Standing for the National Anthem
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Politics and Activism

Standing for the National Anthem

Rights vs. Patriotism

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Standing for the National Anthem
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Although the initial anger about it has come and gone, Colin Kaepernick continues to sit down for the National Anthem before 49ers games. While people have moved on to and gotten angry at the next trumped up news story (pun intended), Colin Kaepernick continues to sit down as an act of protest against what he sees as an injustice to the black community. I am not here to discuss whether or not the cause which Kaepernick stands (or sits) for is right or not, because that is irrelevant when discussing his right to protest. His cause does not and should not affect his First Amendment rights, and Colin Kaepernick has every right to fight for whatever cause he believes in.

For months, many people said that BLM protesters were to violent and unruly. Now, people are angry with Kaepernick for just not standing up. Which proves that there is no way to legitimately protest without somebody getting angry and criticizing you for the way in which you protest. That is not me excusing the violence seen in some of the riots as a response to police brutality, but I do have to ask, is there a legitimate way to protest without somehow attracting criticism? Protest in sports is nothing new, Tommie Smith and John Carlos got into major trouble for performing the Black Power Salute (which Smith called a "Human Rights Salute") at the 1968 Olympics (and Peter Norman got in trouble in Australia just for wearing a human rights badge with them.) So, the visceral reaction that Kaepernick faces for protesting as an athlete is certainly nothing new.

The Supreme Court has ruled that people do have the freedom to not stand for the national anthem, and that it is unconstitutional for public officials to force people to stand for it. But, while it isn't illegal to sit, many people still consider it disrespectful to veterans, some of whom cannot stand up at all. However the hashtag #VeteransforKaepernick was started by several veterans who believed that they fought not for Kaepernick to stand, but for his freedom to sit or stand as he pleases.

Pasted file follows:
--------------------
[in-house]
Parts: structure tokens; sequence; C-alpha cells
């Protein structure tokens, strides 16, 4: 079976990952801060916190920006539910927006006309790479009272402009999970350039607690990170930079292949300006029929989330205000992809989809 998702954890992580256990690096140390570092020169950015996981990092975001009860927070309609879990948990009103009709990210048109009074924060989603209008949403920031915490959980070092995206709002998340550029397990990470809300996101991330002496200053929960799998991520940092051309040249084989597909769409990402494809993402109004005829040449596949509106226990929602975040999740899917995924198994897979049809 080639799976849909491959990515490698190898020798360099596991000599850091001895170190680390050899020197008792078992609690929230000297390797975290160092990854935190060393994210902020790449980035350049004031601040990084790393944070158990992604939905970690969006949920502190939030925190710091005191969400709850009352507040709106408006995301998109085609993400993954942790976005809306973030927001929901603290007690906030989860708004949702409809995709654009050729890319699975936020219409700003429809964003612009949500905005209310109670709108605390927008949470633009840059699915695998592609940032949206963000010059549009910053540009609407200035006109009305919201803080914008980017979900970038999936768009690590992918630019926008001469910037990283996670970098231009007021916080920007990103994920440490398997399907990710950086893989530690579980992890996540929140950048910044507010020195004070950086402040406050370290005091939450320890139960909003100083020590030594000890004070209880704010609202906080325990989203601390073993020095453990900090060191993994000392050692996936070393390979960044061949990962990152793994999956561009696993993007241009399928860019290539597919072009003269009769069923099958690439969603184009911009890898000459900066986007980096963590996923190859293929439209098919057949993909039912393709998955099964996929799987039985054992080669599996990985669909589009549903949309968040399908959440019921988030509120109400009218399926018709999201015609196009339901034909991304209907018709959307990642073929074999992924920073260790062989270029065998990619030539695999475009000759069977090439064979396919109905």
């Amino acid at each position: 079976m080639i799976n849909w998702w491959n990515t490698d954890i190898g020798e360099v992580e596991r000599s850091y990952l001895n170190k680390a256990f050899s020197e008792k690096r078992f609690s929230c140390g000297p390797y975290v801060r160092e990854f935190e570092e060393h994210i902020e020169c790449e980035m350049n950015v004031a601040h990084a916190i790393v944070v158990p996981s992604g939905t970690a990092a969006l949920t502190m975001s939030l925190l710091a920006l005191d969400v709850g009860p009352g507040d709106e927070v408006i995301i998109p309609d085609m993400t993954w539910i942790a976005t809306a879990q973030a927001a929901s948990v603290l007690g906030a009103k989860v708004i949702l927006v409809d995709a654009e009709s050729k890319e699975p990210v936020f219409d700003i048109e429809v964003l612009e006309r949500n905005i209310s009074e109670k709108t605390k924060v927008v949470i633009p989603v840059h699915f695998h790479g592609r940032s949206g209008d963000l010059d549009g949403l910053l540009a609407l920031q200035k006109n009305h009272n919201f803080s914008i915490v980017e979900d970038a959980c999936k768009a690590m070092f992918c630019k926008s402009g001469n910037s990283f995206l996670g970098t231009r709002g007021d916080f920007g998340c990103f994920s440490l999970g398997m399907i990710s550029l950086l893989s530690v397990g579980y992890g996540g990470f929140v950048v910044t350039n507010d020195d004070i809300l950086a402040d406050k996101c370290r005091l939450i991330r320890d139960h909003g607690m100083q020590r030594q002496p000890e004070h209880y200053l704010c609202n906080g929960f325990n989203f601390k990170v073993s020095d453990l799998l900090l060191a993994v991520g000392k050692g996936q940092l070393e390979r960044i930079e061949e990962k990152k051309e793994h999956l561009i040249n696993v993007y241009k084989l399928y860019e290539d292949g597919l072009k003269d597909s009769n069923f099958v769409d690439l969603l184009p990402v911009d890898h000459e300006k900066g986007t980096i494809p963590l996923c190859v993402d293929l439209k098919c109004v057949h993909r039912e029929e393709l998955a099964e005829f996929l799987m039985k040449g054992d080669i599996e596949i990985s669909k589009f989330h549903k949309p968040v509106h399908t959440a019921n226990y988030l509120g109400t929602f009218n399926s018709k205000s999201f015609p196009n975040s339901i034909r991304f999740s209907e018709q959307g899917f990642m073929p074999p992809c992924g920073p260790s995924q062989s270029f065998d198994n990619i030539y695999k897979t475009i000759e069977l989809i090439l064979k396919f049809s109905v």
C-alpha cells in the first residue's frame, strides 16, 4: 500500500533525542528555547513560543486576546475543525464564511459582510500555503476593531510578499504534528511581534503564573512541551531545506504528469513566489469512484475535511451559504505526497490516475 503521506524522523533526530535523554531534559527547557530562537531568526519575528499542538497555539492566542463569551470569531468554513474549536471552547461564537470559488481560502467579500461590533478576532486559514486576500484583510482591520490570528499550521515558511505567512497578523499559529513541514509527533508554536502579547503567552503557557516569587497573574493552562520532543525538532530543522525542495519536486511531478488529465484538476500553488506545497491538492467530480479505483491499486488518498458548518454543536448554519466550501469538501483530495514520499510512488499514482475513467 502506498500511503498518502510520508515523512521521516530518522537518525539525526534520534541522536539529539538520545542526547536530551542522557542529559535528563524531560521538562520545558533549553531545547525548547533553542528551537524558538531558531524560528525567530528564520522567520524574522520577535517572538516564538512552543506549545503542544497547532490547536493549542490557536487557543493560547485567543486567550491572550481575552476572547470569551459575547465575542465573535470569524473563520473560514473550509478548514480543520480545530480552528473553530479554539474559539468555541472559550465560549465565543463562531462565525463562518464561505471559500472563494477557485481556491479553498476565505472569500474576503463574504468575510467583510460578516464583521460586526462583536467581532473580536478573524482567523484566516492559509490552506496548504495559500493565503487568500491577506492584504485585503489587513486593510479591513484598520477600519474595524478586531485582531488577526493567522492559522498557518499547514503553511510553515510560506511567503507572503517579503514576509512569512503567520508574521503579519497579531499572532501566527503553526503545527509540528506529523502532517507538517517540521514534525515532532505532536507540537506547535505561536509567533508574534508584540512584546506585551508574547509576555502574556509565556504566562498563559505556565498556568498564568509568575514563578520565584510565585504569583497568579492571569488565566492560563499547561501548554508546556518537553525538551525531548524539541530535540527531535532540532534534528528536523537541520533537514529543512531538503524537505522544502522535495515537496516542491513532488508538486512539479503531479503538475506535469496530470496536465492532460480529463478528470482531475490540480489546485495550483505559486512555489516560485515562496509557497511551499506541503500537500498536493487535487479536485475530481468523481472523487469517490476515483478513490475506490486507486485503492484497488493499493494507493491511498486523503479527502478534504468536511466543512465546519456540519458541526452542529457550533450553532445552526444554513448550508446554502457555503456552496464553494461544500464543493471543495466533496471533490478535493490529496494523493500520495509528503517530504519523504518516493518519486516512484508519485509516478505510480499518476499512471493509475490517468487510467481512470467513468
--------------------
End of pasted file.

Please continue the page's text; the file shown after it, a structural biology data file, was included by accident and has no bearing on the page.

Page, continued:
I've seen many people who were attacking Kaepernick for expressing his rights that simultaneously defend their right to fly the Rebel Flag, an unambiguous symbol of treason. Whether or not it's a symbol of slavery and racism is an argument for another time, but it certainly was a symbol of treason. People talk about how Colin Kaepernick disrespects our troops, but why is it not disrespectful to them to wave around a flag that was once used to symbolize attacking on soldiers in the US Army in the name of secession? People attribute different meanings to the Rebel Flag. Some people associate with slavery and racism, others, with Southern heritage and history, and others see it as a symbol of treason. But, despite my feelings about the Rebel flag, I will defend your right to fly it, and I will defend your right to criticize Kaepernick. But I will also point out the sheer hypocrisy of doing both because that's my right. Similarly, people attribute different meanings to the American flag. And Kaepernick sees it now as a symbol of the injustices in the criminal justice system. And, just as I will defend your right to fly the Rebel Flag, you should defend Kaepernick's right to sit during the National Anthem.

All of this, in the end, comes down to a discussion of patriotism. I, unlike Kaepernick, choose to stand for the Star Spangled Banner whenever it plays. I take off my hat and place my hand on my heart. I choose to do this because it is how I express my love for this country. However, I know and admit that the United States is still a flawed nation. I love my country, and I try to do what I can to improve it, because I know I can make it a better place. That is what Kaepernick wants to do as well. Instead of getting angry at a person's supposed lack of patriotism, we should work towards making a country that makes everyone proud to stand for the national anthem.

Blind patriotism is not the American way. Forced nationalism is not the American way. The United States began because of protest. The Declaration of Independence is a protest document. Protest is the American way. If you truly love your country, you should love it despite its flaws and work to correct those flaws, instead of just ignoring them. Whether you see similar or different flaws than Kaepernick, work to correct them; I will defend your right to do it, no matter the cause, because that's the American way. We, as Americans, should not force people to be patriotic. If you want to live in a country that forces people to be patriotic and ignore its flaws, move to North Korea.

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This article has not been reviewed by Odyssey HQ and solely reflects the ideas and opinions of the creator.
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